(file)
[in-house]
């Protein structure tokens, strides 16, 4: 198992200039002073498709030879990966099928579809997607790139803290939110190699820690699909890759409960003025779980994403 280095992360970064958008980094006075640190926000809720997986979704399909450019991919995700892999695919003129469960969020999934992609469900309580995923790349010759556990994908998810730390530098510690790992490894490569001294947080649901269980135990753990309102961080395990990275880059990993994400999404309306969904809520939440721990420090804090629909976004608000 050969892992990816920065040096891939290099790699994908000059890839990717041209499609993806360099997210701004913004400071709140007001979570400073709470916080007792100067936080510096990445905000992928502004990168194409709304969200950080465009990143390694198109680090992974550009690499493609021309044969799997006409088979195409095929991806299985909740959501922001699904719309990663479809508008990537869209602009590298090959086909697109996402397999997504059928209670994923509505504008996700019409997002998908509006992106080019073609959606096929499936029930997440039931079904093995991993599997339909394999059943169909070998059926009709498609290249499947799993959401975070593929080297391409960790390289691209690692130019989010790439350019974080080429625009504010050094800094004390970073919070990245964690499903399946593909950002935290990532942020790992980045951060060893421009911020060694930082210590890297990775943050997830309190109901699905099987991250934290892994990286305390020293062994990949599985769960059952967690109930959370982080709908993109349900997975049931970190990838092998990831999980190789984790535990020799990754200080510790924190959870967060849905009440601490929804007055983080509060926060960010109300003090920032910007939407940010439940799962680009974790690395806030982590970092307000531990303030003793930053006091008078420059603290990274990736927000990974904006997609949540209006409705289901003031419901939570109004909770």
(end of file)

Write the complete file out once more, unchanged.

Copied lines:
[in-house]
């Protein structure tokens, strides 16, 4: 198992200039002073498709030879990966099928579809997607790139803290939110190699820690699909890759409960003025779980994403 280095992360970064958008980094006075640190926000809720997986979704399909450019991919995700892999695919003129469960969020999934992609469900309580995923790349010759556990994908998810730390530098510690790992490894490569001294947080649901269980135990753990309102961080395990990275880059990993994400999404309306969904809520939440721990420090804090629909976004608000 050969892992990816920065040096891939290099790699994908000059890839990717041209499609993806360099997210701004913004400071709140007001979570400073709470916080007792100067936080510096990445905000992928502004990168194409709304969200950080465009990143390694198109680090992974550009690499493609021309044969799997006409088979195409095929991806299985909740959501922001699904719309990663479809508008990537869209602009590298090959086909697109996402397999997504059928209670994923509505504008996700019409997002998908509006992106080019073609959606096929499936029930997440039931079904093995991993599997339909394999059943169909070998059926009709498609290249499947799993959401975070593929080297391409960790390289691209690692130019989010790439350019974080080429625009504010050094800094004390970073919070990245964690499903399946593909950002935290990532942020790992980045951060060893421009911020060694930082210590890297990775943050997830309190109901699905099987991250934290892994990286305390020293062994990949599985769960059952967690109930959370982080709908993109349900997975049931970190990838092998990831999980190789984790535990020799990754200080510790924190959870967060849905009440601490929804007055983080509060926060960010109300003090920032910007939407940010439940799962680009974790690395806030982590970092307000531990303030003793930053006091008078420059603290990274990736927000990974904006997609949540209006409705289901003031419901939570109004909770």